Debts and threats
Amid fears about Chinese plans to take over Taiwan, attention has been diverted from Beijing’s more subtle attempts to gain influence. From ‘debt trap’ and ‘vaccine’ to ‘wolf warrior’ diplomacy, Nicholas Nugent considers the reality behind the labels
China’s oft expressed determination to ‘reunite’ Taiwan with the mainland is the reason the US and other western powers – notably Britain and France – have increased their military presence close to the South China Sea. Japan, India and Australia, members with the US of the Quad alliance, have similar concerns about China’s territorial claims in the region, as Australia demonstrated by its September 2021 agreement with the US and UK to develop nuclear-powered submarines.
The Taiwan issue has ramifications for smaller nations too, as when the government of the Solomon Islands recently transferred diplomatic recognition from Taipei to Beijing, resulting in several days of rioting in the Taiwan-leaning Chinatown in its capital, Honiara. China sent in police to quell the riots and evacuate Chinese nationals, raising questions as to who ultimately guarantees the security of the islands. An Australian-led force, known as RAMSI, previously played that role.
With one eye to diplomatic advantage and another to mineral resources, China has been active in extending friendships in the Pacific, including to territories like Palau, in treaty relationship with the US. It was quick off the mark to pledge humanitarian and infrastructure support to Tonga after January’s volcanic eruption, a move which rattled feathers in Canberra and Wellington, which have traditionally provided security and humanitarian support to their South Pacific neighbour states. Tiny Tonga is already in debt to China to the tune of US$108m, for assistance following political riots in its capital’s business district in 2006 – a debt that brought the island state close to bankruptcy. Days before this year’s volcanic eruption, China handed Tonga gifts of computers and tractors.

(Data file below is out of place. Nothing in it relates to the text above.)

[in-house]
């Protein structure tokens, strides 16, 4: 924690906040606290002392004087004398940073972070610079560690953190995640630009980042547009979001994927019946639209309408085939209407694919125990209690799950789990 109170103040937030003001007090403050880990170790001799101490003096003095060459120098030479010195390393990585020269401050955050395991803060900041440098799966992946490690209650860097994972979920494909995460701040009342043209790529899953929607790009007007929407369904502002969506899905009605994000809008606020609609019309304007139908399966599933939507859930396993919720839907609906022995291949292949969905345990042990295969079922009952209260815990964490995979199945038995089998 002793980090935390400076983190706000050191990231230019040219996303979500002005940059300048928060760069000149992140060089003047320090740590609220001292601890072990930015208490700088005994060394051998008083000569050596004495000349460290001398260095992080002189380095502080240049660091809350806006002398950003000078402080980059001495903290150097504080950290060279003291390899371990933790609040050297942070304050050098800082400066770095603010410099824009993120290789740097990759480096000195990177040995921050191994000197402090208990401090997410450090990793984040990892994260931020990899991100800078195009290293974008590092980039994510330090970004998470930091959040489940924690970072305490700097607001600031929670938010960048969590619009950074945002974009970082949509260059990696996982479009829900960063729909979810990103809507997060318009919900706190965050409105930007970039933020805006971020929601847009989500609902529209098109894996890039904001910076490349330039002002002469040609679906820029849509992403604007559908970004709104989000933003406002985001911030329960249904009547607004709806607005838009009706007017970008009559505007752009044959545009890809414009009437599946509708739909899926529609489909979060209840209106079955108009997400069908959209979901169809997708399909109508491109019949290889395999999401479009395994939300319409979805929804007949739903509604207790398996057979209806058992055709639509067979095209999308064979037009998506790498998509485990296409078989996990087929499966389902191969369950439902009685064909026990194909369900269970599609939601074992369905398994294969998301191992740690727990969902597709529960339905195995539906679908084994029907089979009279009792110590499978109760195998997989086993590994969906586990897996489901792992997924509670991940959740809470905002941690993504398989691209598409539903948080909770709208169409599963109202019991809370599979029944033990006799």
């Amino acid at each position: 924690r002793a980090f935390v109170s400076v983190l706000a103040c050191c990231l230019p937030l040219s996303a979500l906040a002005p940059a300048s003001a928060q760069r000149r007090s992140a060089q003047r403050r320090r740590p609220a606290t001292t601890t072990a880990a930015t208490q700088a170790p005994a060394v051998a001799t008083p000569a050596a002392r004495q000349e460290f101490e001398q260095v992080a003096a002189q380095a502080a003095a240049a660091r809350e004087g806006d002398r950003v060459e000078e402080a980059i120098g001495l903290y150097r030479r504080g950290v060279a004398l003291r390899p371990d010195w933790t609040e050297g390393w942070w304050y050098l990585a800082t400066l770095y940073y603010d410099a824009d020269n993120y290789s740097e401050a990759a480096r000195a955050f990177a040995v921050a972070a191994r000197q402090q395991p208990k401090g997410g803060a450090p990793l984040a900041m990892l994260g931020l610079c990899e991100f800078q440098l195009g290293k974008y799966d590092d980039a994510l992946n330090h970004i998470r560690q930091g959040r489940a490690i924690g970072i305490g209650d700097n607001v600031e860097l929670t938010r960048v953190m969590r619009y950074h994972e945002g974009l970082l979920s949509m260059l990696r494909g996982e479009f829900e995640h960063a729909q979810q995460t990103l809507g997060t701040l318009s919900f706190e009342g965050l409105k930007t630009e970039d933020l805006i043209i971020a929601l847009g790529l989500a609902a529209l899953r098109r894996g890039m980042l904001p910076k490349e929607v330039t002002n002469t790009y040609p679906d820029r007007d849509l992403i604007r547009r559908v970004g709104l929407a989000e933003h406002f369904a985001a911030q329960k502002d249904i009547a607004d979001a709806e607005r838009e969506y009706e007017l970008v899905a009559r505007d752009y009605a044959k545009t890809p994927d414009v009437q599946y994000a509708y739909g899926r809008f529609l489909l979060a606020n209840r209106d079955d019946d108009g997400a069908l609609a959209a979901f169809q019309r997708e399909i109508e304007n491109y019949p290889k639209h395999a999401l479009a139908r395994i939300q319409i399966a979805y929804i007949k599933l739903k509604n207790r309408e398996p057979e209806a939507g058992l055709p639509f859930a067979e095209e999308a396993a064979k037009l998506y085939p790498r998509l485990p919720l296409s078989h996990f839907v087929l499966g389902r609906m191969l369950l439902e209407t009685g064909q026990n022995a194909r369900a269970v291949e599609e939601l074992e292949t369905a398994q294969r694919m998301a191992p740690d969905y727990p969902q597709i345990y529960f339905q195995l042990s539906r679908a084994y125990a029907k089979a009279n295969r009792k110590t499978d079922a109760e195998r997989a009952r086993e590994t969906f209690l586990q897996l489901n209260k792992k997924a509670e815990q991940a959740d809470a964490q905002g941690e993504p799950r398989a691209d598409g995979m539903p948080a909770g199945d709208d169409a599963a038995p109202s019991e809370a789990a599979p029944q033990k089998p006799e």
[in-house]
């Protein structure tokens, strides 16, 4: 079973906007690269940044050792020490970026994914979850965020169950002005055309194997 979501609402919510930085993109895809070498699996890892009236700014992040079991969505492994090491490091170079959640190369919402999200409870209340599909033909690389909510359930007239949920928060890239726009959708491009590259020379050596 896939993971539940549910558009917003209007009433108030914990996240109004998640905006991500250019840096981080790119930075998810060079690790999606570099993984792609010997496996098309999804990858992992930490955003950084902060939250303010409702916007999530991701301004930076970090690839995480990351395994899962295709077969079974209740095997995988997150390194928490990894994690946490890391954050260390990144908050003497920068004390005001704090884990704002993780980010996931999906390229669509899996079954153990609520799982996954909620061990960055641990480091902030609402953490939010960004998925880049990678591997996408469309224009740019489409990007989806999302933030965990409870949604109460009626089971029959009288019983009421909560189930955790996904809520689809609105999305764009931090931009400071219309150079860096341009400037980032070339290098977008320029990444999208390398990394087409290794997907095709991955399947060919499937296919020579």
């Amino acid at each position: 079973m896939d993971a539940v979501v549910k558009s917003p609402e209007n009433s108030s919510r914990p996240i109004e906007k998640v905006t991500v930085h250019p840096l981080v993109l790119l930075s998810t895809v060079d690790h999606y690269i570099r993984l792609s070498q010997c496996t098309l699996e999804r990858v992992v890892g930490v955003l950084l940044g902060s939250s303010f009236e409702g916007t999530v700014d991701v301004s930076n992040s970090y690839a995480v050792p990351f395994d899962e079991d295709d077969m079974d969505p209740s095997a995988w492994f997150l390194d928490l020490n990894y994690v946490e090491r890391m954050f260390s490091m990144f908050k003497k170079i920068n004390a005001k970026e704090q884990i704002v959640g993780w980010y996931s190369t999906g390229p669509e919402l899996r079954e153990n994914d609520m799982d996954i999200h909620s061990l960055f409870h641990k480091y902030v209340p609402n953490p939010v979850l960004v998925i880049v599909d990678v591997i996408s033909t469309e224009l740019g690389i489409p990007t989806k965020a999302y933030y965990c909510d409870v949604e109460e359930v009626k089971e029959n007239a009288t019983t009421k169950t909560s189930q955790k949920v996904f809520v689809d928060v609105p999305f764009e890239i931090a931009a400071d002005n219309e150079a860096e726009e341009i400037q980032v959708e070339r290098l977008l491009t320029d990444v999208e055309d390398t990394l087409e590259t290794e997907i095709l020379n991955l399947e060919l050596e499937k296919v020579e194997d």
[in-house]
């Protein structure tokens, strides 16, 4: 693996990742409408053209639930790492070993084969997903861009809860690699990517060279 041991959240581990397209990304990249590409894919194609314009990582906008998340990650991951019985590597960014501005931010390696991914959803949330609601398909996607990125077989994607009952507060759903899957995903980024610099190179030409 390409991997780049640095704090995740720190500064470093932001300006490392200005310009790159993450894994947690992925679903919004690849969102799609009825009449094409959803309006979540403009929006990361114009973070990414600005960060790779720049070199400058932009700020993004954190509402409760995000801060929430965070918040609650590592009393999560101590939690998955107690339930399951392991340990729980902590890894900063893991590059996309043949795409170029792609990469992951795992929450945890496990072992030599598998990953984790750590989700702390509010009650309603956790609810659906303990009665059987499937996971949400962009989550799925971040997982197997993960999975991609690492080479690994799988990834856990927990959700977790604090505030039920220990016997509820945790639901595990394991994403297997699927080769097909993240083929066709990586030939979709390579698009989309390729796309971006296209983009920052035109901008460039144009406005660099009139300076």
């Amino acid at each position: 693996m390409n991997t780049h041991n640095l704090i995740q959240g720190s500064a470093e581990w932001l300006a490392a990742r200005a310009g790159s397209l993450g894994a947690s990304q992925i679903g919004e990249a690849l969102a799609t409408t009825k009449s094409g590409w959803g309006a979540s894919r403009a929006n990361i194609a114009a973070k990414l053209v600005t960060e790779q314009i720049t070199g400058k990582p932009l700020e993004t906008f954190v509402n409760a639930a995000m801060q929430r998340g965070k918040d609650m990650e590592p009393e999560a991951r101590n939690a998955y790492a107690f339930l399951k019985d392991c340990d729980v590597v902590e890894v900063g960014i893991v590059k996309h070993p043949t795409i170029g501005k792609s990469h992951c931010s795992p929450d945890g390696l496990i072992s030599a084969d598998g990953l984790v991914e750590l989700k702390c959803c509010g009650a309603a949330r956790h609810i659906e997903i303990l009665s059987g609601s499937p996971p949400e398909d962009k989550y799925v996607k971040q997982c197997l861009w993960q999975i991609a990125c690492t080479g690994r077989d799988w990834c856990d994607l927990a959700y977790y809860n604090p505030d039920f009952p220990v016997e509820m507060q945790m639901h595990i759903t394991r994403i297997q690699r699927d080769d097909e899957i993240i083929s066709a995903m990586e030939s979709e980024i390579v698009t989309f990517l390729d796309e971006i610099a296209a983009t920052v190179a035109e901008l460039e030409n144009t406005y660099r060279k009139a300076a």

In Europe it was Lithuania that upset the apple-cart by upgrading Taiwan’s trade office into a virtual embassy. It allowed it the ‘Taiwan’ designation rather than that of capital ‘Taipei’, which has traditionally enabled Taiwan to have representation in countries that accept Beijing’s ‘One China’ policy. Lithuania earlier pulled out of the 17+1 group, China’s unofficial ‘club’ of Belt and Road beneficiaries in Europe.